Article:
Here we offer advice on how to find a career sponsor and why it’s a good idea, plus nine key tips for success. 

It’s not what you know, it’s who you know that counts.’ So goes that old adage that smacks of nepotism and an old boy’s club mentality. Promotion should surely be determined on merit alone? 

But then ability hasn’t been helping everyone with talent get ahead. Black and ethnic minority professionals, women and those from poorer socio-economic backgrounds, are all still underrepresented in leadership roles. Amid all the complexities of delivering true equal opportunity across society, one aspect could be relatively simple: they don’t know who they need to know to get ahead.

Consequently, individuals and firms have been giving more thought as to how to help rising talent make the right connections via sponsorship – partnering more junior employees with someone in a leadership role who can elevate career prospects and give ambitions a boost in the right direction. Done well, it can be a powerful force to help individuals advance, as well as improving a firm’s retention rates via better employee engagement. It could give diversity an important boost too.

This was demonstrated to us at a webinar we hosted recently, in which a panel of black professionals working in senior business services roles in law outlined the important factors that had helped drive their career success. A key piece of advice they shared was to get sponsorship. ‘Being good at what you do isn’t enough,’ said one panelist. ‘You need the support of someone senior, who has agency, who is influential and has a seat at the decision-making table.’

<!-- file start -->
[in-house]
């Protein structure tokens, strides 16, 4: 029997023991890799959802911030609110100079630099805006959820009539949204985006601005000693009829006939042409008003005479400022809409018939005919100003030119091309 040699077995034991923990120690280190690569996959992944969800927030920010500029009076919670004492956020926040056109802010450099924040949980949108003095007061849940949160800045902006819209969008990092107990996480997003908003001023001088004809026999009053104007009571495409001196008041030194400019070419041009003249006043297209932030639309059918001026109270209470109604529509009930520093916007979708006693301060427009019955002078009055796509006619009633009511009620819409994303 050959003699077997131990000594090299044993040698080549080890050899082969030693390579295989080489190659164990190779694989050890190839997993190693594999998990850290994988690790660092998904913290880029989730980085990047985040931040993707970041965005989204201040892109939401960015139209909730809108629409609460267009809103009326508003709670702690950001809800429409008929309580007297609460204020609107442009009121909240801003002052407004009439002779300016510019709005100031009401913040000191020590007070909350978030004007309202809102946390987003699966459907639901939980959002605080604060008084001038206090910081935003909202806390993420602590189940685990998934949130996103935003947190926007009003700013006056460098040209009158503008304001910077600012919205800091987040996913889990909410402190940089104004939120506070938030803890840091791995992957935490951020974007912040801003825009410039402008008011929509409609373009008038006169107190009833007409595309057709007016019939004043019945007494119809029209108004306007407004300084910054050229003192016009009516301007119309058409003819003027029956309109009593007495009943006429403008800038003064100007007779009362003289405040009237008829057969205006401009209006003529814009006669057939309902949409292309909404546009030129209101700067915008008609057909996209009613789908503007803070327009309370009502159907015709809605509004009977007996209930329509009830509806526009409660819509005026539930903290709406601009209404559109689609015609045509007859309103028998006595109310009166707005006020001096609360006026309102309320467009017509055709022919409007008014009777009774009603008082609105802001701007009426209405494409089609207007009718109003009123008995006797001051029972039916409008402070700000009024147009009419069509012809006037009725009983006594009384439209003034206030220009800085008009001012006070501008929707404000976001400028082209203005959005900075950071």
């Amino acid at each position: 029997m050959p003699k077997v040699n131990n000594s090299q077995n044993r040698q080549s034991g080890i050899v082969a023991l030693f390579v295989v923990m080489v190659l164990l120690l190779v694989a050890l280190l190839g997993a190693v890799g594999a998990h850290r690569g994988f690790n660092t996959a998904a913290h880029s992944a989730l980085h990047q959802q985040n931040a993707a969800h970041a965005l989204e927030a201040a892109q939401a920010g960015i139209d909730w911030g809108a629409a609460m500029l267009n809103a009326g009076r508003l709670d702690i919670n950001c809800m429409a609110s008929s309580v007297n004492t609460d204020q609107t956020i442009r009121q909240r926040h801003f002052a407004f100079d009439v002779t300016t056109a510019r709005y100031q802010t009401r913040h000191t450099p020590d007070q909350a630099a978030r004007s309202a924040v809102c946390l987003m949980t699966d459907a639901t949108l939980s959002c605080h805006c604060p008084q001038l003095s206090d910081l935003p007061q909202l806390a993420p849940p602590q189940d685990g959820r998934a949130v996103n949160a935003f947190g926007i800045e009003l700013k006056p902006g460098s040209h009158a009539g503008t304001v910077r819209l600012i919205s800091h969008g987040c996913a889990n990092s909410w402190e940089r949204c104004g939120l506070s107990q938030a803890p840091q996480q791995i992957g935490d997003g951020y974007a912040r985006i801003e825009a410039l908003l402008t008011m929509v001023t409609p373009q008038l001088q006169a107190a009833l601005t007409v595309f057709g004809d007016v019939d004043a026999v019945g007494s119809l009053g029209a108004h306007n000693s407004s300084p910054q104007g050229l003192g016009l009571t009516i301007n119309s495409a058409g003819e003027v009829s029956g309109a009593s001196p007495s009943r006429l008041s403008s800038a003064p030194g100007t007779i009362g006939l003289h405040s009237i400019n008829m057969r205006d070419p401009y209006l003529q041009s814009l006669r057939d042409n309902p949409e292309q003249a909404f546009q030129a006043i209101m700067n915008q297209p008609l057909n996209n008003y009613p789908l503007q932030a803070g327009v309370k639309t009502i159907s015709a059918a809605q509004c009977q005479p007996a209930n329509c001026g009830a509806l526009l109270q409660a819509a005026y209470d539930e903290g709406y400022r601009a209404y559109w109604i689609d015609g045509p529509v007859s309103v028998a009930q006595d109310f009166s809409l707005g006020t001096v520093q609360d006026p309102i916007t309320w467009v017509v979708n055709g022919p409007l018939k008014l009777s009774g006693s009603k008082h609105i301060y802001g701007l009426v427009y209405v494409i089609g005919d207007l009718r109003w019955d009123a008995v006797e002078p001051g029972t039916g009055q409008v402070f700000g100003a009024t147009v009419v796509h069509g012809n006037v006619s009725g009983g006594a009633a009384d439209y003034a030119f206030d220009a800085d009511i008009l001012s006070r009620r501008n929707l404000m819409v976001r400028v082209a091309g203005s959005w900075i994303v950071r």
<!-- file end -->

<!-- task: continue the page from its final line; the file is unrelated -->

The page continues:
While all agreed that mentors are important too, they differ to sponsors. Mentors often come about organically and comprise any number of people from all walks of life – from colleagues to friends. One panelist credited her hairdresser as a fantastic mentor, who had given her invaluable advice over the years.

Sponsors, however, are far more specific to the role of proactively opening doors to job advancement. The following provides a few tips on how to find and nurture a career sponsor.

  1. In her book, Forget a Mentor, Find a Sponsor, Sylvia Ann Hewlett describes mentors as those with whom you can discuss issues that you would not dare bring up with your boss and colleagues. But sponsors are different – their chief role, she argues, is to develop you as a leader. ‘Not so much from like-mindedness or altruism,’ she says, ‘But because furthering your career helps further their career, organization or vision’. 

  2. With this in mind, when looking for a sponsor, it is important to be strategic. It’s not about looking for a friend or role model, but someone who is well placed to advance your career and open doors for you. A good sponsor needs to have a strong voice at the top table.

  3. A good sponsor is likely to be someone who is considerably more senior than you – at least two levels up or a Director or above in a small firm. Alternatively, they may have a role that reflects the route you want your career to take – for example, heading up a particular specialism in the firm. Think about what outcome you would like to achieve from having this person on side.